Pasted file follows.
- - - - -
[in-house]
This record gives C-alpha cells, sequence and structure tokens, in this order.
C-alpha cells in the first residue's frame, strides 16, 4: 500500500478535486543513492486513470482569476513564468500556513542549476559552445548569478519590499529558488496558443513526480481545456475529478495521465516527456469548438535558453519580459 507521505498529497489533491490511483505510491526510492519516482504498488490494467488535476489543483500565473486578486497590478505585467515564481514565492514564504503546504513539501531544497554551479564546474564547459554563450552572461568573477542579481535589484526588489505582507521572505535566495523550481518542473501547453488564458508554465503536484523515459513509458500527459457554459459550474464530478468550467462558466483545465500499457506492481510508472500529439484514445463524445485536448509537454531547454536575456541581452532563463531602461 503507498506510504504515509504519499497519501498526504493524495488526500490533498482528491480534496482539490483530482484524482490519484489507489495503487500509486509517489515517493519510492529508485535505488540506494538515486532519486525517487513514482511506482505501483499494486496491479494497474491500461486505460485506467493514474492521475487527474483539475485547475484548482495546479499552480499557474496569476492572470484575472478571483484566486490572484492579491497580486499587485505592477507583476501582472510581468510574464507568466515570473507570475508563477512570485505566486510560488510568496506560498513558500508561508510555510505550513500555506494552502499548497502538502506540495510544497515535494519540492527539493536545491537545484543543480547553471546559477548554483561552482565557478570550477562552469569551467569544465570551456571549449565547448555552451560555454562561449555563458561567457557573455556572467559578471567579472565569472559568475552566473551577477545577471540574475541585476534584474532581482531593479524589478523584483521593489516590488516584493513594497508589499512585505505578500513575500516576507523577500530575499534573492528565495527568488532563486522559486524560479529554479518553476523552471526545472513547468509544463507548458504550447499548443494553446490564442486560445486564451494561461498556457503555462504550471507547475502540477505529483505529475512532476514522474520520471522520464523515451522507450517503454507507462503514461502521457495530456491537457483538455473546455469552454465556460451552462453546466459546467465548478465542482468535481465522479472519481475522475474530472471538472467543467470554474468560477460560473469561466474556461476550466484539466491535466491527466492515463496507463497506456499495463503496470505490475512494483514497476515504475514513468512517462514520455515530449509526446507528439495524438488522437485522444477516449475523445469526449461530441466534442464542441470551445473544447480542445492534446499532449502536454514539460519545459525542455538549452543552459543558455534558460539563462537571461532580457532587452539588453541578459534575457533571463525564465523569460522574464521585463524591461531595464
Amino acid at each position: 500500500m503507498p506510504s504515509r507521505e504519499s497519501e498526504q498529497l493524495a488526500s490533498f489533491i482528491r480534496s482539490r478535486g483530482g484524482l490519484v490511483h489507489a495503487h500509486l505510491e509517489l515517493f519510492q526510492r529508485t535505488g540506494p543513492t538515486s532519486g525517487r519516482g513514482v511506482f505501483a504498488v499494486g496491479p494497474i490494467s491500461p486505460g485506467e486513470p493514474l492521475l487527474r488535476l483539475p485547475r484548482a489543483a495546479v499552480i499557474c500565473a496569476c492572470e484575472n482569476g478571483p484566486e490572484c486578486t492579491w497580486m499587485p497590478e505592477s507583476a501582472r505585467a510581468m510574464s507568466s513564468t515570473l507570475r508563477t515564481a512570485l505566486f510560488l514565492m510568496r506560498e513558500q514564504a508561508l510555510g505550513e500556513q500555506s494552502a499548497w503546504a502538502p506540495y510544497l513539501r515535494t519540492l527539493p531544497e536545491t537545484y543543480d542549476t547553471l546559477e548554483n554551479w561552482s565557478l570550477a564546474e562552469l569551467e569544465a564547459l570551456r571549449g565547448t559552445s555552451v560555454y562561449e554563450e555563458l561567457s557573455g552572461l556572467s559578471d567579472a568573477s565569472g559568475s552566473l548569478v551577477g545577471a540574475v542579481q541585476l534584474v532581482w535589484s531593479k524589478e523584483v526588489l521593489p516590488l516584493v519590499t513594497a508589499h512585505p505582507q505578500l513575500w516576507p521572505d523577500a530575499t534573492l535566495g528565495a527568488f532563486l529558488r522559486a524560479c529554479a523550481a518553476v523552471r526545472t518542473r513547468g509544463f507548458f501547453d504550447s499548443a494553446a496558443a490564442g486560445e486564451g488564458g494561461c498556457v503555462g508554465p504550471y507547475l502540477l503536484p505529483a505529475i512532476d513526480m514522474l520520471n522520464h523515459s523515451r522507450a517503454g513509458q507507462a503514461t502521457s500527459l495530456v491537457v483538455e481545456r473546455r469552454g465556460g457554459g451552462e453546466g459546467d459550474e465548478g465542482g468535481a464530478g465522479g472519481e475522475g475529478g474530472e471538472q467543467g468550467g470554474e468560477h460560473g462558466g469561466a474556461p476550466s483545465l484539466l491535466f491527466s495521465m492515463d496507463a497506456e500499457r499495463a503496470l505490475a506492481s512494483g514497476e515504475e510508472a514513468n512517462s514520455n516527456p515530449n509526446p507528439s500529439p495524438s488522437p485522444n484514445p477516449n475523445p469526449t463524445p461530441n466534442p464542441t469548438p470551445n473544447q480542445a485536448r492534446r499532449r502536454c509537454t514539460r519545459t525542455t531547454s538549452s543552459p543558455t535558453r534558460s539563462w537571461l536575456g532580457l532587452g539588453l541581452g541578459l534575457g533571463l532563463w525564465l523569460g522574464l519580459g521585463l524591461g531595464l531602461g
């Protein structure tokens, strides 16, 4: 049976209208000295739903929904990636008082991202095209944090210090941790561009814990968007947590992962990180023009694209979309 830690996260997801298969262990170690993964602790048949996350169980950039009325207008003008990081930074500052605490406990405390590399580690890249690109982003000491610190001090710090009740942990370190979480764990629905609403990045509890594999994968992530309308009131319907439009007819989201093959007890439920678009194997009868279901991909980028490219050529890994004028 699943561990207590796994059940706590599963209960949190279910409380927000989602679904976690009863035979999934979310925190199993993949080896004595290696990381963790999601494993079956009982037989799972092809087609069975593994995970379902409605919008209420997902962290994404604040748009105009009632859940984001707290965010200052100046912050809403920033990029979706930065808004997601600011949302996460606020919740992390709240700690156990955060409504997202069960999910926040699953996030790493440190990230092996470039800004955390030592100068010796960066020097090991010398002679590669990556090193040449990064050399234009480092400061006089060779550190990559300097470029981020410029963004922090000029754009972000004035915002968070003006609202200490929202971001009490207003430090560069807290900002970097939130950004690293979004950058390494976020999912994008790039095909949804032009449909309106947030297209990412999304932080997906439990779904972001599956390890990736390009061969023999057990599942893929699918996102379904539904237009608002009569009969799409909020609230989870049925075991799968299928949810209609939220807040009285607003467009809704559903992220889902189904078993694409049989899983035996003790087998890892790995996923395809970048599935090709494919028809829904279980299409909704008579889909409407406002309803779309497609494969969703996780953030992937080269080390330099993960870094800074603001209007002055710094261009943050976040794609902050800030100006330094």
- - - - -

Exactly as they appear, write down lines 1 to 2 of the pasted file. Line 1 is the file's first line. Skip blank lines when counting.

[in-house]
This record gives C-alpha cells, sequence and structure tokens, in this order.